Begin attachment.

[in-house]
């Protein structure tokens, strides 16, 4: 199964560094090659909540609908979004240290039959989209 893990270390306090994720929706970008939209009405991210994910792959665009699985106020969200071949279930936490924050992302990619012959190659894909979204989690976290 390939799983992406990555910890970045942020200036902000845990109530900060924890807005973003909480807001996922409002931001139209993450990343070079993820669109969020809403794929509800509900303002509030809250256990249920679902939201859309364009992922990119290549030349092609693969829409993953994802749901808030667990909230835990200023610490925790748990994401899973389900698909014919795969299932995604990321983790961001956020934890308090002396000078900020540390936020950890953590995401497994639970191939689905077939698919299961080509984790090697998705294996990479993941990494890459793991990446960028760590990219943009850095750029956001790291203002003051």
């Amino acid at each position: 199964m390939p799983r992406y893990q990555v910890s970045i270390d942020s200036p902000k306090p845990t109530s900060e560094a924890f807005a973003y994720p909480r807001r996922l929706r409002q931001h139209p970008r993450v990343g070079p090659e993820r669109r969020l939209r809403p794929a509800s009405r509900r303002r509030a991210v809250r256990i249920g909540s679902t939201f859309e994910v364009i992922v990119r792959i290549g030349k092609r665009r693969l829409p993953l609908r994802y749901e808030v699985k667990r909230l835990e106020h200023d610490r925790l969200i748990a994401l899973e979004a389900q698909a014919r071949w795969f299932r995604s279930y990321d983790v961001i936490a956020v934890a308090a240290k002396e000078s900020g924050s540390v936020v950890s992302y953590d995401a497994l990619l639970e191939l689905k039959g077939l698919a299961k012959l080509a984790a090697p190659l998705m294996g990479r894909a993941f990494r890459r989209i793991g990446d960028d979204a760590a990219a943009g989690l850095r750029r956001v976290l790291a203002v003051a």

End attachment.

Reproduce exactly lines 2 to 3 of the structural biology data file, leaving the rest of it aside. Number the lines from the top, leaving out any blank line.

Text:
């Protein structure tokens, strides 16, 4: 199964560094090659909540609908979004240290039959989209 893990270390306090994720929706970008939209009405991210994910792959665009699985106020969200071949279930936490924050992302990619012959190659894909979204989690976290 390939799983992406990555910890970045942020200036902000845990109530900060924890807005973003909480807001996922409002931001139209993450990343070079993820669109969020809403794929509800509900303002509030809250256990249920679902939201859309364009992922990119290549030349092609693969829409993953994802749901808030667990909230835990200023610490925790748990994401899973389900698909014919795969299932995604990321983790961001956020934890308090002396000078900020540390936020950890953590995401497994639970191939689905077939698919299961080509984790090697998705294996990479993941990494890459793991990446960028760590990219943009850095750029956001790291203002003051």
């Amino acid at each position: 199964m390939p799983r992406y893990q990555v910890s970045i270390d942020s200036p902000k306090p845990t109530s900060e560094a924890f807005a973003y994720p909480r807001r996922l929706r409002q931001h139209p970008r993450v990343g070079p090659e993820r669109r969020l939209r809403p794929a509800s009405r509900r303002r509030a991210v809250r256990i249920g909540s679902t939201f859309e994910v364009i992922v990119r792959i290549g030349k092609r665009r693969l829409p993953l609908r994802y749901e808030v699985k667990r909230l835990e106020h200023d610490r925790l969200i748990a994401l899973e979004a389900q698909a014919r071949w795969f299932r995604s279930y990321d983790v961001i936490a956020v934890a308090a240290k002396e000078s900020g924050s540390v936020v950890s992302y953590d995401a497994l990619l639970e191939l689905k039959g077939l698919a299961k012959l080509a984790a090697p190659l998705m294996g990479r894909a993941f990494r890459r989209i793991g990446d960028d979204a760590a990219a943009g989690l850095r750029r956001v976290l790291a203002v003051a």